Nicolas Cage on ‘Flash’ Cameo: ‘I Did Not Do That’
I gave The Flash a positive review. (Mildly positive, but positive.) I liked the premise. I liked Ezra Miller’s dual performance. I really liked Michael Keaton as an older Batman. But having said all that, I absolutely hated the final few minutes of The Flash, which took place inside a hideous swamp of bizarre CGI effects, which were used to represent the multiverse of DC Comics movies.
Those effects were used to create new cameos for long dead actors like Christopher Reeve, and also to insert actors from the long history of DC movies into the action, like Nicolas Cage, who was supposed to star in Tim Burton’s Superman movie which came within weeks of going into production in the mid-’90s before the plug got pulled and the project collapsed.
In theory, there was nothing wrong with the idea of paying tribute to the history of DC in this movie. But the execution — not only visually but conceptually, where this whole movie that has been about the choices of this one specific superhero are briefly put aside at the story’s big emotional climax for a series of weird-looking CGI cameos — left a lot to be desired. I found myself walking out of the theater wondering “Not a bad movie for the most part — but what was going on with that ending? What happened there?”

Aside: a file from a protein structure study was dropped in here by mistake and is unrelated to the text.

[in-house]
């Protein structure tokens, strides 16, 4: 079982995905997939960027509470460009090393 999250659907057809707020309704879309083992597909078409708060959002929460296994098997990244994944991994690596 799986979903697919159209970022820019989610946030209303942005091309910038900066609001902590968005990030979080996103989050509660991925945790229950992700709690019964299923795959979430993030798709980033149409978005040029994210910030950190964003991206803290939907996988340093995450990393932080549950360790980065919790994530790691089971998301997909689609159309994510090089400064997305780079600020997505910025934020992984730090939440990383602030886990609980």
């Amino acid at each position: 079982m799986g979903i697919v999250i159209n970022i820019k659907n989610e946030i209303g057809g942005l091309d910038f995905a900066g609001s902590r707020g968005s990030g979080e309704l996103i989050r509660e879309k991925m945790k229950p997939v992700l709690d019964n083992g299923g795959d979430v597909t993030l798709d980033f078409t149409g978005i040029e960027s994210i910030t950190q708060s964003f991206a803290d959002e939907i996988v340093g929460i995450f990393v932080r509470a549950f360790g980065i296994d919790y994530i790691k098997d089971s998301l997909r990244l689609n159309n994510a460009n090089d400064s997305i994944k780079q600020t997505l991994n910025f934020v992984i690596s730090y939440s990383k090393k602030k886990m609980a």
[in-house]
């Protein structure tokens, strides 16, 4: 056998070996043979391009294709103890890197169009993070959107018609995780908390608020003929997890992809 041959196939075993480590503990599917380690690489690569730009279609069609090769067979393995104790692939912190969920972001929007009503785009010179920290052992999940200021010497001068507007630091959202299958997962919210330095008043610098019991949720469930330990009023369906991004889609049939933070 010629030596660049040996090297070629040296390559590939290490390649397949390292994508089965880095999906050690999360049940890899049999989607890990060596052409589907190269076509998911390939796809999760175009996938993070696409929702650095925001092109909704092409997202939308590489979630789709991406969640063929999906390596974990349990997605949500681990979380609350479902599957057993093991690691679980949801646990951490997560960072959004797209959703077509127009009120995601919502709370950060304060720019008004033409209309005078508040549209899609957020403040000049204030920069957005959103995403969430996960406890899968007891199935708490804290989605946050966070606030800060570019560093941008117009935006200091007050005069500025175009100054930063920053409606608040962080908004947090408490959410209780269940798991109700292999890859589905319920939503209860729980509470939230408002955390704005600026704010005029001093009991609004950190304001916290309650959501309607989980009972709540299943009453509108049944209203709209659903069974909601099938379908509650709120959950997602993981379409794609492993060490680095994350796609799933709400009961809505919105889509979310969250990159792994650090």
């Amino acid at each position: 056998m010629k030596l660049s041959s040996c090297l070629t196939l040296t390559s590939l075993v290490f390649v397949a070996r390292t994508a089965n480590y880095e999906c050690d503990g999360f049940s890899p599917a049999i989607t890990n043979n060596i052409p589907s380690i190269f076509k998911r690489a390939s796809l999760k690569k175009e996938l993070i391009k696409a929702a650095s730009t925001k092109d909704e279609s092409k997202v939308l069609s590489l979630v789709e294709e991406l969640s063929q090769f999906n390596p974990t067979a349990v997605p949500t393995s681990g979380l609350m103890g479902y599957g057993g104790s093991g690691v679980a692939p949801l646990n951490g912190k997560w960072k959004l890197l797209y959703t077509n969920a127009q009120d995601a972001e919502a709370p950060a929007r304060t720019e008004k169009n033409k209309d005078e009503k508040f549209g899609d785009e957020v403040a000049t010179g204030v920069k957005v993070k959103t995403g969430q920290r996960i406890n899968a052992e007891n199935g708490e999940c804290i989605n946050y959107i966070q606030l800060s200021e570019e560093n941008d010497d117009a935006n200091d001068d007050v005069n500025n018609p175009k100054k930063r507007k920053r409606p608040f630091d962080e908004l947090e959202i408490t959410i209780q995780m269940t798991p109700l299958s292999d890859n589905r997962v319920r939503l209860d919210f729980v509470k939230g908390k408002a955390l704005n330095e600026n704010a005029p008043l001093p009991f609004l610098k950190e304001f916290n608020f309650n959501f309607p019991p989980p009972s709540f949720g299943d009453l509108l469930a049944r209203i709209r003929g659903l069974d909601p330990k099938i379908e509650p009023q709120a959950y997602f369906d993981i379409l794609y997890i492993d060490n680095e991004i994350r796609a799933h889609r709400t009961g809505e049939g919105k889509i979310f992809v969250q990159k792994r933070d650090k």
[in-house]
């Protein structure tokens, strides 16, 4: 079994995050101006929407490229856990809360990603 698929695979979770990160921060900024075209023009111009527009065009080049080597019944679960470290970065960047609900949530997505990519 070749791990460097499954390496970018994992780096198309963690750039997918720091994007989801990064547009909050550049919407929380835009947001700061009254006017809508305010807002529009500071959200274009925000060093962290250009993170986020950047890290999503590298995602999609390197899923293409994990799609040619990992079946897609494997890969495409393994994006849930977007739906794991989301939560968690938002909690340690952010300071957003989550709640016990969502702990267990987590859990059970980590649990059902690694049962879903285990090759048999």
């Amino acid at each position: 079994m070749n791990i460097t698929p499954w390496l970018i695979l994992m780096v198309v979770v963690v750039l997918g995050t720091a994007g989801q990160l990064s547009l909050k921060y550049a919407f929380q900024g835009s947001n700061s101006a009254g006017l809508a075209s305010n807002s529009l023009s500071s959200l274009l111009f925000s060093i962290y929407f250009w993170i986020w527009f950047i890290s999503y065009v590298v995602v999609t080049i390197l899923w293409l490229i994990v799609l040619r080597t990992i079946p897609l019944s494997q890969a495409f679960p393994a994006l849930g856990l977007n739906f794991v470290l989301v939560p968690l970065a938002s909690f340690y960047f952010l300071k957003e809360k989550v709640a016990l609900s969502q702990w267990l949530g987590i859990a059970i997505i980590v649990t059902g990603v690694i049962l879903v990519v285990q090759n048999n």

It turns out, even some of the actors involved in that sequence are wondering the same thing. Nicolas Cage recently gave an interview to Yahoo! where he talked about his reaction to his appearance in The Flash. While Cage did go out of his way to praise The Flash director Andy Muschietti (“I loved his two It movies”), and confirmed he did shoot new footage for the film, he claimed that what he shot was totally different from what you saw in the final cut.
“What I was supposed to do was literally just be standing in an alternate dimension, if you will, and witnessing the destruction of the universe,” Cage explained. “So that’s what I did. I was on set for maybe three hours.”
Then he went to see The Flash, Cage added, and what he saw was a CGI version of himself fighting a giant spider. (Kevin Smith’s script for Tim Burton’s Superman Lives famously involved the Man of Steel fighting a giant spider.) “I did not do that,” Cage said. “That was not what I did ... I didn’t do any of that, so I don’t know what happened there.”
Probably doesn’t speak well of a movie when an actor says of his own performance (which he apparently did not give!) “I don’t know what happened there.”
Someday, someone is going to write a hell of an oral history of DC Studios in this era. I don’t think I would buy a copy of The Flash on Blu-ray, but I would definitely buy a copy of that.